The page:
(CNN)Leaders around the world have offered their congratulations to President-elect Joe Biden even as President Donald Trump refuses to concede his election loss.
The calls, from some of the US’ most consequential allies, signal a repudiation of Trump’s attempt to cling to power, and the incoming Democratic president has held a number of phone calls with key US allies in the days since CNN projected his victory.
These are some of the leaders to whom Biden has spoken or who have offered their congratulations on his victory:
The Canadian Prime Minister spoke with Biden on Monday and offered his congratulations again, after initially congratulating the US President-elect on Saturday.
The two discussed the coronavirus pandemic, climate change, NATO, trade and racial justice, according to a tweet from Trudeau and a readout from Biden’s team.
Under Trump, the US and Canada have at times had a rocky relationship, particularly on the issue of trade. In August, Canada slapped retaliatory tariffs on US goods after the US reimposed the tariffs on Canadian aluminum that had initially been lifted.
Biden and the British Prime Minister, who is seen as a close ally of Trump, spoke on Tuesday.
“They discussed the close and longstanding relationship between our countries and committed to building on this partnership in the years ahead, in areas such as trade and security — including through NATO,” a readout from a Downing Street spokesperson said. “The Prime Minister and President-elect also looked forward to working closely together on their shared priorities, from tackling climate change, to promoting democracy, and building back better from the coronavirus pandemic.”
On Wednesday, Johnson said it was “extremely exciting” to discuss an upcoming climate change summit. Trump has largely dismissed the gravity of the global climate crisis and withdrew the US from the Paris climate accord.
The French leader called to offer Biden congratulations on Tuesday and used the conversation to touch on a wide variety of issues that he looks forward to cooperating on — perhaps a pointed reference to the Trump administration’s disdain for its traditional alliances. Macron pointed to climate change, health, the defense of fundamental rights and the fight against terrorism, among others.
Macron initially invested a lot of time and energy trying to build strong ties to Trump, but the US leader’s contempt for NATO, his tariffs on European products, and his withdrawal from the Iran nuclear pact and the climate agreement fed into Macron’s conclusion, shared with the Economist magazine in 2019, that Europe couldn’t rely on the US for security and was turning its back on Europe.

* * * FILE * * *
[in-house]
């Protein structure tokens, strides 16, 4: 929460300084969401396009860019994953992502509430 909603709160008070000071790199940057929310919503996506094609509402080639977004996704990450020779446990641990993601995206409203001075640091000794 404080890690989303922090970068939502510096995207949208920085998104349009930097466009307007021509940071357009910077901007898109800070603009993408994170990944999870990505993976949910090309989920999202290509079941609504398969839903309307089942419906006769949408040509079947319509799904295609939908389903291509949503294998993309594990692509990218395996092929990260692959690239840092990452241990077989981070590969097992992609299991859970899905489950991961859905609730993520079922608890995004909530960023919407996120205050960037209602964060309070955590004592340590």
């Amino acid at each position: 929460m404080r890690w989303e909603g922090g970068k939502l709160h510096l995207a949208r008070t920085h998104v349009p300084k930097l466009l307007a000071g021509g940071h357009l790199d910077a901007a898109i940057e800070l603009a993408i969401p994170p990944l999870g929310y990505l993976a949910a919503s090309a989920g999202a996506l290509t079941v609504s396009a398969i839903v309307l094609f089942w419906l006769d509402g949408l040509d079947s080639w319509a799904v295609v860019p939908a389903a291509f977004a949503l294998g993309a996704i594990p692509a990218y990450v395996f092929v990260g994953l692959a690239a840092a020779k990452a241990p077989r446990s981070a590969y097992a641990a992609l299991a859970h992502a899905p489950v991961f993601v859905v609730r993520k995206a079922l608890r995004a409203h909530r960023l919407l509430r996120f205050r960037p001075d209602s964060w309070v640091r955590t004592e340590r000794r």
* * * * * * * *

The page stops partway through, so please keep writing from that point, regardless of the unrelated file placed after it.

Biden and the German Chancellor spoke by phone Tuesday. “The President-elect expressed gratitude to Chancellor Merkel for her congratulations, praised her leadership, and noted that he looked forward to strengthening relations between the United States and Germany and revitalizing the trans-Atlantic relationship, including through NATO and the EU,” according to a readout from Biden’s team. “The President-elect noted his interest in working closely with Chancellor Merkel on common interests and challenges, including containing COVID-19; addressing the climate crisis, and working toward a sustainable global economic recovery. He also welcomed the opportunity to cooperate on a shared agenda with the EU.”
Merkel and Trump have had a rocky relationship. CNN’s Carl Bernstein reported that Trump demeaned Merkel in phone calls, even calling her “stupid” and “accused her of being in the pocket of the Russians.” Merkel countered his attacks with facts, Bernstein reported.
The Irish Taoiseach, or Prime Minister, spoke with Biden on Tuesday and tweeted about their “warm and engaging” call. Martin clearly signaled Ireland’s dismissal of Trump’s attempts to contest the election results, describing Biden’s win as “an outstanding personal mandate.”
Trump’s relationship with Ireland was seen as fraught. His support for Brexit led many in Ireland to worry that he didn’t appreciate how it could destabilize the Good Friday peace agreement, analysts said. Trump’s delay in appointing an ambassador to Dublin was another issue; his ambassador, Edward Crawford, formally started the job in July 2019, two years after the previous ambassador left.
Recep Tayyip Erdogan
The Turkish President, with whom Trump had bonded and spoke to frequently, congratulated Biden in a message released Tuesday.
“I congratulate you on your election success and express my sincere wishes for the peace and prosperity of the people of the United States of America,” Erdogan said in the message.
“I reiterate our determination to work closely with the US administration and believe that the strong cooperation and alliance between our countries will continue to contribute to world peace in the future as it has until today,” Erdogan said.
The US-Turkish relationship is deeply rooted and strategic in nature, Erdogan said.
King Salman bin Abdulaziz Al Saud
The Saudi King sent a congratulatory cable to Biden on his victory, the Saudi Embassy in Washington said in a statement on Monday morning.
“In his cable, the King expressed his sincere congratulations and best wishes of success to Mr. Biden and to the friendly people of the United States of America steady progress and prosperity,” the embassy statement said. “The Custodian of the Two Holy Mosques praised the historical deep-rooted relations between the two friendly countries, adding that both countries are keen to develop and enhance these relations in all fields.”
The Trump administration fostered and maintained close ties with the Saudis despite deep bipartisan criticism of the Kingdom’s involvement, which they deny, in the murder of US-based journalist Jamal Khashoggi as well as their involvement in Yemen’s bloody civil war.